With the arrival of fall and Joram’s birthday, it is time once again for the Original Sewing & Quilt Expo. We discovered this last year, but sadly could not make it. Joram really wanted to go and I can’t remember what exactly kept us from attending.
This year, our local quilt store scheduled a bus trip. Run, do not walk, and sign up! The expo center in Dulles, VA is not the most accessible location, especially with the commute traffic. I’m always a fan of riding in a comfy charter bus over driving in the insanity that is DC Traffic .
My mother paid for our tickets as a birthday gift to Joram. He kept a countdown running, saved up money, and talked about the expo incessantly.
It is fun to see him really excited about something he is passionate about!
We packed a bag full of snacks, things to entertain us, and arose at 5:45 AM to get ready to leave. We weren’t the first to arrive at the store, but we were close. Oh, we also rented me a wheelchair for the day to help me out after my fall.
I would like to say this here and now, if you are in a wheelchair for whatever reason and want to go to the Dulles Expo Center: Take a friend. The aisles were friendly enough and overall the facility was nice, but the bathrooms and food lines? Absolutely ghastly. In no way wheelchair friendly at all. Trying to get into the bathroom took so much maneuvering due to the angles and the narrow door, it almost made you wish you simply wore a Depends. That’s pretty bad. The stall was also hard to get into, and the soap completely inaccessible unless you could stand up. I could not get the wheels of the chair over the door jamb without someone pushing me.
Thankfully, I don’t have a weak bladder or anything.
Mostly, I just enjoyed the venders and displays. I saw some really neat things. There was a rotary cutter I was interested in, but I wasn’t able to really check it out. (This is the bad part of going in a wheelchair with my mother. She wasn’t interested in listening to the spiel. I think the spiel might be worth it to see this new type of cutter. On this note, I also wanted to spend some time at the Sulky booth, but since my mother owns every thread imaginable, she did not.)
We attended a demonstration on the stage about versatile clothing styles that I found interesting. A large portion of the presentation was the heavy use of different types of interfacing. I hate interfacing with a passion, but I recognize its value. After the demonstration, I recognize that value even more. Interfacing manufacturers should pay that woman a royalty.
As part of our group ticket, we received a ticket for one class. It was a hard decision, but we chose one completely based on the name. It wasn’t what we thought, but it was very informative, nonetheless. It was about modifying sweatshirts and t-shirts, a very hot thing right now.
I’m excited because I bought a drop spindle. I’m sad I didn’t get more fiber to spin, but I had issues attempting to decide on fiber in the limited amount of time I was at the big yarn and fiber booth. Anyone ever spin or knit with soy fiber? That stuff was SUPER soft!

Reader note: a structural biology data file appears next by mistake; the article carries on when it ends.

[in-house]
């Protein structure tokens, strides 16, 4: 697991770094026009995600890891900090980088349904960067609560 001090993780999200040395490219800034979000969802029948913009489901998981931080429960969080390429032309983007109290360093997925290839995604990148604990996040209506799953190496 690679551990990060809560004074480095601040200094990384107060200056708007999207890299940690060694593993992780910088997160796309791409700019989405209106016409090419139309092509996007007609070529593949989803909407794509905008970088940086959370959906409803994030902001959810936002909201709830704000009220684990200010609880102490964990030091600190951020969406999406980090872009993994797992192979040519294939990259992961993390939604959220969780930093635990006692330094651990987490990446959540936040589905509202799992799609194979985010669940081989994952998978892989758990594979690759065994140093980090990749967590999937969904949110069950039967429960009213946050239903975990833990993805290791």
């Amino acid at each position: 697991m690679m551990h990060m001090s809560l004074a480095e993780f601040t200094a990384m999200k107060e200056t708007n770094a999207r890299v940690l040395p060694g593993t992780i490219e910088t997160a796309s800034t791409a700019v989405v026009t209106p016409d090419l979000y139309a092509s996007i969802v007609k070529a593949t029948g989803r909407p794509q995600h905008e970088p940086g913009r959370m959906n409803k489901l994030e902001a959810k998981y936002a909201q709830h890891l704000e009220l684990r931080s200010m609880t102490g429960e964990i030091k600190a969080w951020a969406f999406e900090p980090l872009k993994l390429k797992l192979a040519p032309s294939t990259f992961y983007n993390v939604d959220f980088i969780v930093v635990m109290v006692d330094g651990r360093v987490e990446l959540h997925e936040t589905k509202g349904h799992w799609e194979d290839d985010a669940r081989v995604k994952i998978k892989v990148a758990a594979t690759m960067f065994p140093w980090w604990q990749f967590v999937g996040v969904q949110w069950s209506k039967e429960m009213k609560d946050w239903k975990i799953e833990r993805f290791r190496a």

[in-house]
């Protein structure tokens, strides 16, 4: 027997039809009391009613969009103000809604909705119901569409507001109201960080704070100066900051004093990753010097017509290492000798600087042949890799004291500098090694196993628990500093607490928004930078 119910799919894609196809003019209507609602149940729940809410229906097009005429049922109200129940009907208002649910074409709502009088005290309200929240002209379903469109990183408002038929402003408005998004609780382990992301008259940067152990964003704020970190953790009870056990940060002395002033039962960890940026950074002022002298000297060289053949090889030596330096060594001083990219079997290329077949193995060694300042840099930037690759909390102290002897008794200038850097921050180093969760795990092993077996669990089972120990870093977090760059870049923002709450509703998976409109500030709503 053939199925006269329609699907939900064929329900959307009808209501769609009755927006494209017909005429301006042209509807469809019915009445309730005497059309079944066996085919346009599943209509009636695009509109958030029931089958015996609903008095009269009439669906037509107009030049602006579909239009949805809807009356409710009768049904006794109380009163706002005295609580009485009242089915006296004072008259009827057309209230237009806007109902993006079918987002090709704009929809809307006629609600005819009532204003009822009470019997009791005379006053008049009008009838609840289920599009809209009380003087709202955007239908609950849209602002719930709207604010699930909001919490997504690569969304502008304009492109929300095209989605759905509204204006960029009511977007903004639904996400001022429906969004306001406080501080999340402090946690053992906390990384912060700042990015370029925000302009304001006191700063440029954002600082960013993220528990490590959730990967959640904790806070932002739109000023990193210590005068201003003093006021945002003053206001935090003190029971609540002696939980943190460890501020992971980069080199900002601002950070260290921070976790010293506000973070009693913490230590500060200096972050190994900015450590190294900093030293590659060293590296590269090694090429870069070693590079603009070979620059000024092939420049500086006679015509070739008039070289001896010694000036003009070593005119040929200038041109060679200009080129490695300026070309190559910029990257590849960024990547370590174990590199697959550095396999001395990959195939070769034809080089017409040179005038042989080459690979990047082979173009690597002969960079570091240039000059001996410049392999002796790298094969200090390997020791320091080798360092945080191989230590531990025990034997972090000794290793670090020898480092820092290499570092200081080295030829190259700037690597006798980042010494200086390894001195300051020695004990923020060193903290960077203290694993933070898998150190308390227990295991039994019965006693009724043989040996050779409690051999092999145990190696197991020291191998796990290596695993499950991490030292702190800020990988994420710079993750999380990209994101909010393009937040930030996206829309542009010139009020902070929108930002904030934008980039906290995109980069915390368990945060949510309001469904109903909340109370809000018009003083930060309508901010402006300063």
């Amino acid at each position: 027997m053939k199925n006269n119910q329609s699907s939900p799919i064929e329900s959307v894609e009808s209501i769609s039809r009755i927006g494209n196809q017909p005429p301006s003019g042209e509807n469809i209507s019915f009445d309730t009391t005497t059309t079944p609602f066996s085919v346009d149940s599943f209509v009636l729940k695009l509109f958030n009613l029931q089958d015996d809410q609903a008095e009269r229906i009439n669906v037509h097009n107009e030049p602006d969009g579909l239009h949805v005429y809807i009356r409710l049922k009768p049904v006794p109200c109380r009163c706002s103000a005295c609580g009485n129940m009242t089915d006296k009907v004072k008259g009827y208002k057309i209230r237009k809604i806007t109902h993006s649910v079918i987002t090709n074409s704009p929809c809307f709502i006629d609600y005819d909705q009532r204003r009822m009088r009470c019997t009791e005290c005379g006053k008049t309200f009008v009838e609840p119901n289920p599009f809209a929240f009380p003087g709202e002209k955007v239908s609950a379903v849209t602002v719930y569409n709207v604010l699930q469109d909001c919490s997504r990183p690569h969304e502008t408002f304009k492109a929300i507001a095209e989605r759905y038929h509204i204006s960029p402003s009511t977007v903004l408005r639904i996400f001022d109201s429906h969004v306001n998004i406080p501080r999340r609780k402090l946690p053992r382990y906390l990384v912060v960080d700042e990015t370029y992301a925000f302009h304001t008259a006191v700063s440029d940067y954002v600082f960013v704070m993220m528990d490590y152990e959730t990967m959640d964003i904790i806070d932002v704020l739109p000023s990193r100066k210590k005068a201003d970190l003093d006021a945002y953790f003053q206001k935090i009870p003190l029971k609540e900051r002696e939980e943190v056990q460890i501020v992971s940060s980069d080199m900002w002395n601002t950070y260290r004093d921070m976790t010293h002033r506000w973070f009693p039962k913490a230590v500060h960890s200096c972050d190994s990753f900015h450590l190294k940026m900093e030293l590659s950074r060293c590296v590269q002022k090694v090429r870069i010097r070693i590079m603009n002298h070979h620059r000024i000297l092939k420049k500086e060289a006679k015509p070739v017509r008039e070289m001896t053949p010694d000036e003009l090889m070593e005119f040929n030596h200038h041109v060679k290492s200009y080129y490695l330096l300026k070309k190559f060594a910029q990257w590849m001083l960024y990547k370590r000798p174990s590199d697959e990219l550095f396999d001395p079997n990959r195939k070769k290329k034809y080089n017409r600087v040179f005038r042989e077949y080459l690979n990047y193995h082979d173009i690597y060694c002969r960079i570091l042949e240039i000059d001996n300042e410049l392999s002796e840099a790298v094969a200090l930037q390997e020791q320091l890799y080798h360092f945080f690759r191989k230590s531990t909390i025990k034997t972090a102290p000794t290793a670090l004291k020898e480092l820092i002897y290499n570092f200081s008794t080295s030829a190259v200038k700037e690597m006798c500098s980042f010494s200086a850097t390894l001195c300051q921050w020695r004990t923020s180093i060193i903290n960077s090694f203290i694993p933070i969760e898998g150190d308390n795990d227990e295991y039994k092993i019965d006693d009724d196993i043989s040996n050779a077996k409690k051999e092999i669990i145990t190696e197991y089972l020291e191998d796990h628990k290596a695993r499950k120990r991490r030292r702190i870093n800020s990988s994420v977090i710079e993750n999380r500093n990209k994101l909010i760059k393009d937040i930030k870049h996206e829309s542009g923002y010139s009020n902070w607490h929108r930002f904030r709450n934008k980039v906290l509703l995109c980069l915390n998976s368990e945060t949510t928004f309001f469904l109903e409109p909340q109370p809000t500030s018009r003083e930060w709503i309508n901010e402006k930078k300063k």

Joram, ever the master at all things of this nature, demonstrates the use of the drop spindle at The Handweavers Guild of America booth. He’s used a drop spindle before in a class at Balticon, and is quite the pro. I don’t want to admit how many years ago I used a drop spindle.
We liked the spindle so much that mum and I both purchased one. She promptly handed hers over and Joram squealed. We also picked up some fiber and spun on the bus ride home. That was a lot of fun as women on the bus asked us what on earth we were doing! The drop spindle is an ancient tool that you can take with you anywhere. You can even spin while walking, an important feat to help maximize your time in eras where 24 hours simply was not enough for the daily chores.
The ladies at the Handweavers Guild fell in love with Joram. He asked about the loom set up, so they allowed him a chance to try it out. “If I’d known we’d let people try weaving, I would have loaded an easier pattern,” the lady said. She told us several times that what she had on the loom was a very difficult piece.
She’s never met Joram before.
Joram sat down, listened to her instructions, and began working. The loom was a nice size, but uses quite a bit of dexterity for the four pedals and two shuttles.
We let him weave for a bit, long enough to completely fall in love with it. He did enough that they needed to advance the work twice.
What did Joram do when he came home? He made a loom!
Who’s surprised? Not me. FYI, that’s a Pampered Chef box. I didn’t get to pick out what we ordered, either. It was HIS. And yes, that’s his yarn he spun on the bus ride.
We played some fun games on the bus. Sadly, we did not win. Boo hoo. One sent us scouring for fat quarters, and I made this purchase:
Looks like I need to make a new quilt. Any ideas?